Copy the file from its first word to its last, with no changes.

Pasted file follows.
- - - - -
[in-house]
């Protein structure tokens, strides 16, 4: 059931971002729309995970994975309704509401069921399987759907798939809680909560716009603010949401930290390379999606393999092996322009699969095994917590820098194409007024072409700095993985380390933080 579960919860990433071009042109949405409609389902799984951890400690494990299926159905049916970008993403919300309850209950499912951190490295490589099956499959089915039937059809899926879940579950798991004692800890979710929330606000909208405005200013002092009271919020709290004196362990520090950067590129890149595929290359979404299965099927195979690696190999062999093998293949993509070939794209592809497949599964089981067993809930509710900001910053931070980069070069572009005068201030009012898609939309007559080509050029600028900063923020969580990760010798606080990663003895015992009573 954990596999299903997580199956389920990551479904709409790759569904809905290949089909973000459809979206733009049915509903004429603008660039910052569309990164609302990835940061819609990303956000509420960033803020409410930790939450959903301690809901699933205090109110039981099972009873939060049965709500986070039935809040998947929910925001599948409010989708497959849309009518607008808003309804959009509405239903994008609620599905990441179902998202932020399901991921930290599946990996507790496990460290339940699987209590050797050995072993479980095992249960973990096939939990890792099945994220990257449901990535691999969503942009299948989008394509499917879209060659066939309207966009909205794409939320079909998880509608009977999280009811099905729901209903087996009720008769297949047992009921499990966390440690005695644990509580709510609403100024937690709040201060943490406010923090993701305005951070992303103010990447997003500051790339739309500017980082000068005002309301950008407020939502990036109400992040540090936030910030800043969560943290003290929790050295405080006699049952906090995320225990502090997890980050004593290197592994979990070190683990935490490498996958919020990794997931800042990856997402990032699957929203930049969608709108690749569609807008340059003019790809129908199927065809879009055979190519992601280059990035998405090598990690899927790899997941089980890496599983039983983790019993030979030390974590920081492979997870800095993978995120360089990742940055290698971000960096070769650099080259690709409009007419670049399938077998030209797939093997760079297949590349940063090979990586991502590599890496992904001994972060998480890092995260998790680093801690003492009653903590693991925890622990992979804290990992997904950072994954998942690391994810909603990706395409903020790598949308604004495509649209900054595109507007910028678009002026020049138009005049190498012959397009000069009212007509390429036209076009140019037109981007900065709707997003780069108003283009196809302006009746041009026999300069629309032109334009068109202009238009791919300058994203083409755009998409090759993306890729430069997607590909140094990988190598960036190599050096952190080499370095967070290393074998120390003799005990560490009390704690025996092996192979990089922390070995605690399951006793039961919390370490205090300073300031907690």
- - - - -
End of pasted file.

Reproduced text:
[in-house]
């Protein structure tokens, strides 16, 4: 059931971002729309995970994975309704509401069921399987759907798939809680909560716009603010949401930290390379999606393999092996322009699969095994917590820098194409007024072409700095993985380390933080 579960919860990433071009042109949405409609389902799984951890400690494990299926159905049916970008993403919300309850209950499912951190490295490589099956499959089915039937059809899926879940579950798991004692800890979710929330606000909208405005200013002092009271919020709290004196362990520090950067590129890149595929290359979404299965099927195979690696190999062999093998293949993509070939794209592809497949599964089981067993809930509710900001910053931070980069070069572009005068201030009012898609939309007559080509050029600028900063923020969580990760010798606080990663003895015992009573 954990596999299903997580199956389920990551479904709409790759569904809905290949089909973000459809979206733009049915509903004429603008660039910052569309990164609302990835940061819609990303956000509420960033803020409410930790939450959903301690809901699933205090109110039981099972009873939060049965709500986070039935809040998947929910925001599948409010989708497959849309009518607008808003309804959009509405239903994008609620599905990441179902998202932020399901991921930290599946990996507790496990460290339940699987209590050797050995072993479980095992249960973990096939939990890792099945994220990257449901990535691999969503942009299948989008394509499917879209060659066939309207966009909205794409939320079909998880509608009977999280009811099905729901209903087996009720008769297949047992009921499990966390440690005695644990509580709510609403100024937690709040201060943490406010923090993701305005951070992303103010990447997003500051790339739309500017980082000068005002309301950008407020939502990036109400992040540090936030910030800043969560943290003290929790050295405080006699049952906090995320225990502090997890980050004593290197592994979990070190683990935490490498996958919020990794997931800042990856997402990032699957929203930049969608709108690749569609807008340059003019790809129908199927065809879009055979190519992601280059990035998405090598990690899927790899997941089980890496599983039983983790019993030979030390974590920081492979997870800095993978995120360089990742940055290698971000960096070769650099080259690709409009007419670049399938077998030209797939093997760079297949590349940063090979990586991502590599890496992904001994972060998480890092995260998790680093801690003492009653903590693991925890622990992979804290990992997904950072994954998942690391994810909603990706395409903020790598949308604004495509649209900054595109507007910028678009002026020049138009005049190498012959397009000069009212007509390429036209076009140019037109981007900065709707997003780069108003283009196809302006009746041009026999300069629309032109334009068109202009238009791919300058994203083409755009998409090759993306890729430069997607590909140094990988190598960036190599050096952190080499370095967070290393074998120390003799005990560490009390704690025996092996192979990089922390070995605690399951006793039961919390370490205090300073300031907690």